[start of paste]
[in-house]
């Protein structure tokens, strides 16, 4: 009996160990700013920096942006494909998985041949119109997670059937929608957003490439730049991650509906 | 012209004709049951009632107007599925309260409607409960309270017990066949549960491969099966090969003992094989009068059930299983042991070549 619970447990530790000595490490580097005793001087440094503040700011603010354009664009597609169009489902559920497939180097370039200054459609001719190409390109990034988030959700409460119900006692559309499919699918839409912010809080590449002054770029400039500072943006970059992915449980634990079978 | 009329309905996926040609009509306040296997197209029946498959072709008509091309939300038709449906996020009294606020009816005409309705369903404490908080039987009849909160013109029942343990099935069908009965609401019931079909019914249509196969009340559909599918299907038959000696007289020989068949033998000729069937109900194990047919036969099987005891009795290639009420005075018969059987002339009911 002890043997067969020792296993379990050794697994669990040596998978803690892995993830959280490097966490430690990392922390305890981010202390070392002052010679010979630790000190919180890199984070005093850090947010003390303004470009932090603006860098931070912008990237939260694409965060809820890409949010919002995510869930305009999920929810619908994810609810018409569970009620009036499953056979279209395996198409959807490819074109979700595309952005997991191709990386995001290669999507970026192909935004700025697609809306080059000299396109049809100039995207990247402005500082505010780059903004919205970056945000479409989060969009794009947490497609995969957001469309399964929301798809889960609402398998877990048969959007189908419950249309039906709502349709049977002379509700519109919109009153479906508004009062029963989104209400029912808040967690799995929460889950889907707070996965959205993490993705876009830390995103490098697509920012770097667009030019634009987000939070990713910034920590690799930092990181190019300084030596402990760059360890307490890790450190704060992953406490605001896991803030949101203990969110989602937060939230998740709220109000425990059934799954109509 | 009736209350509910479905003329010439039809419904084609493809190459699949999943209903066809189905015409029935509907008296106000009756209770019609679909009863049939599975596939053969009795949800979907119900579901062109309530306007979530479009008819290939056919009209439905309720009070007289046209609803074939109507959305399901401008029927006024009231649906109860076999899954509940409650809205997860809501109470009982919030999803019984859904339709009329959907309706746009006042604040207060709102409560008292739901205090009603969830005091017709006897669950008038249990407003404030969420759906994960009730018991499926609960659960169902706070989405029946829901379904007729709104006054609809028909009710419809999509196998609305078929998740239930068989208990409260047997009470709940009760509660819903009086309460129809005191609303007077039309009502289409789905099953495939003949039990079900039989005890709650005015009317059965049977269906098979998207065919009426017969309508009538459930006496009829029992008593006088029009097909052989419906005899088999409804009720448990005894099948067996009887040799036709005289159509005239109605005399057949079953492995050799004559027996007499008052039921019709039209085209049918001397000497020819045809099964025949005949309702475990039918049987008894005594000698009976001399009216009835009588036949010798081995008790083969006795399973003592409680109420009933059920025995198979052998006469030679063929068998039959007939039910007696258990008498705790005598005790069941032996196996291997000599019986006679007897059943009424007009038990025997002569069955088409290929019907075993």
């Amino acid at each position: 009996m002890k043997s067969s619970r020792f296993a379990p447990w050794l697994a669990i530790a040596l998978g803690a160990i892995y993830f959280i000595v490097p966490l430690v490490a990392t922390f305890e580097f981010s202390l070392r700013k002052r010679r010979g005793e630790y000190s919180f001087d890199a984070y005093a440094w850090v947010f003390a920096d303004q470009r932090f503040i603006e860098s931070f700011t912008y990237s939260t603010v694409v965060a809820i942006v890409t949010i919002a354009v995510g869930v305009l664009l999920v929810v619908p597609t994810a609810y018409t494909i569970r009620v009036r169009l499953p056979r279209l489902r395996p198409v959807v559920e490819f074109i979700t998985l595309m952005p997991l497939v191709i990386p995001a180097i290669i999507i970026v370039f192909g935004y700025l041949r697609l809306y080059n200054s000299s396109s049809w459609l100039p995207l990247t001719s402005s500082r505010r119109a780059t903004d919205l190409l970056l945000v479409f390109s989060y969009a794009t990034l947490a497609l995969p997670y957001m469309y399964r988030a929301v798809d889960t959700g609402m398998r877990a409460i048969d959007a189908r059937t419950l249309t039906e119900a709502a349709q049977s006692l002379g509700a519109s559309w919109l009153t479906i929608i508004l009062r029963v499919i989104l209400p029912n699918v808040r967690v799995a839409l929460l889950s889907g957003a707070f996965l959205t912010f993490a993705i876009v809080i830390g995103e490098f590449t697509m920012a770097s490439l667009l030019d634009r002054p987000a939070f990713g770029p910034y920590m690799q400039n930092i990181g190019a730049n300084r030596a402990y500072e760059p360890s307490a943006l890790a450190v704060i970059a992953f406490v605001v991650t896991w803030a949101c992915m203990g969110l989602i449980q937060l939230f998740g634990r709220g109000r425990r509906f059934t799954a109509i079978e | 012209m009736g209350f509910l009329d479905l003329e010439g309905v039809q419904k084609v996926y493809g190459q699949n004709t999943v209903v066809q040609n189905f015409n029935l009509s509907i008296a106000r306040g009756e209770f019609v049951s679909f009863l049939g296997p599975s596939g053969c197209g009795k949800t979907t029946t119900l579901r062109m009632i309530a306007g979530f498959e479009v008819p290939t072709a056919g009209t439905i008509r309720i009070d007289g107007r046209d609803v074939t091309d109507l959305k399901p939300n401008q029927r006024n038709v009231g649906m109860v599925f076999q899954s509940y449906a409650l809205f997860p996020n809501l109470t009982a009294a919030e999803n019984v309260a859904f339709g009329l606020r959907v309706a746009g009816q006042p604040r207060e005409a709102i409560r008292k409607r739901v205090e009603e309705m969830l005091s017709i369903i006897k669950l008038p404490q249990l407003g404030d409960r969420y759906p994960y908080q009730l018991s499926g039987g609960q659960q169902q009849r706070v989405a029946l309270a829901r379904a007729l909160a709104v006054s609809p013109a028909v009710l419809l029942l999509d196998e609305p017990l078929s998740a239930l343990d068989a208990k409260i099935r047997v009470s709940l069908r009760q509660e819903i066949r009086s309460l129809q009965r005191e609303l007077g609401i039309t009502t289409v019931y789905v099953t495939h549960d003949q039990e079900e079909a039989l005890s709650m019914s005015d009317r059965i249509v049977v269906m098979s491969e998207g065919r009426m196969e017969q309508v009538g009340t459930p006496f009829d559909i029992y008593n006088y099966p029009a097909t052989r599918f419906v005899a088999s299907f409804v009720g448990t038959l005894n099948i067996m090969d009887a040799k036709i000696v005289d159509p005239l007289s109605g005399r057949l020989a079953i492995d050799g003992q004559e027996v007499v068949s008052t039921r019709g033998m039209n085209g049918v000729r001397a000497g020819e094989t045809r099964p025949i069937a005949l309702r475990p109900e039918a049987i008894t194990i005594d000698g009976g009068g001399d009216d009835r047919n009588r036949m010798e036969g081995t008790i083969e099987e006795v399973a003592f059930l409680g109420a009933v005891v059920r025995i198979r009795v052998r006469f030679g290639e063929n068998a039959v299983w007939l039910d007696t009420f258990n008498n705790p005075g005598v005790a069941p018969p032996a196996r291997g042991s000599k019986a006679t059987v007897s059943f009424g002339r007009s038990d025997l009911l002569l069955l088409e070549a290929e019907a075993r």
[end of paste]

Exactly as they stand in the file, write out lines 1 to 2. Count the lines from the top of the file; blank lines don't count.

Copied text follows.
[in-house]
């Protein structure tokens, strides 16, 4: 009996160990700013920096942006494909998985041949119109997670059937929608957003490439730049991650509906 | 012209004709049951009632107007599925309260409607409960309270017990066949549960491969099966090969003992094989009068059930299983042991070549 619970447990530790000595490490580097005793001087440094503040700011603010354009664009597609169009489902559920497939180097370039200054459609001719190409390109990034988030959700409460119900006692559309499919699918839409912010809080590449002054770029400039500072943006970059992915449980634990079978 | 009329309905996926040609009509306040296997197209029946498959072709008509091309939300038709449906996020009294606020009816005409309705369903404490908080039987009849909160013109029942343990099935069908009965609401019931079909019914249509196969009340559909599918299907038959000696007289020989068949033998000729069937109900194990047919036969099987005891009795290639009420005075018969059987002339009911 002890043997067969020792296993379990050794697994669990040596998978803690892995993830959280490097966490430690990392922390305890981010202390070392002052010679010979630790000190919180890199984070005093850090947010003390303004470009932090603006860098931070912008990237939260694409965060809820890409949010919002995510869930305009999920929810619908994810609810018409569970009620009036499953056979279209395996198409959807490819074109979700595309952005997991191709990386995001290669999507970026192909935004700025697609809306080059000299396109049809100039995207990247402005500082505010780059903004919205970056945000479409989060969009794009947490497609995969957001469309399964929301798809889960609402398998877990048969959007189908419950249309039906709502349709049977002379509700519109919109009153479906508004009062029963989104209400029912808040967690799995929460889950889907707070996965959205993490993705876009830390995103490098697509920012770097667009030019634009987000939070990713910034920590690799930092990181190019300084030596402990760059360890307490890790450190704060992953406490605001896991803030949101203990969110989602937060939230998740709220109000425990059934799954109509 | 009736209350509910479905003329010439039809419904084609493809190459699949999943209903066809189905015409029935509907008296106000009756209770019609679909009863049939599975596939053969009795949800979907119900579901062109309530306007979530479009008819290939056919009209439905309720009070007289046209609803074939109507959305399901401008029927006024009231649906109860076999899954509940409650809205997860809501109470009982919030999803019984859904339709009329959907309706746009006042604040207060709102409560008292739901205090009603969830005091017709006897669950008038249990407003404030969420759906994960009730018991499926609960659960169902706070989405029946829901379904007729709104006054609809028909009710419809999509196998609305078929998740239930068989208990409260047997009470709940009760509660819903009086309460129809005191609303007077039309009502289409789905099953495939003949039990079900039989005890709650005015009317059965049977269906098979998207065919009426017969309508009538459930006496009829029992008593006088029009097909052989419906005899088999409804009720448990005894099948067996009887040799036709005289159509005239109605005399057949079953492995050799004559027996007499008052039921019709039209085209049918001397000497020819045809099964025949005949309702475990039918049987008894005594000698009976001399009216009835009588036949010798081995008790083969006795399973003592409680109420009933059920025995198979052998006469030679063929068998039959007939039910007696258990008498705790005598005790069941032996196996291997000599019986006679007897059943009424007009038990025997002569069955088409290929019907075993």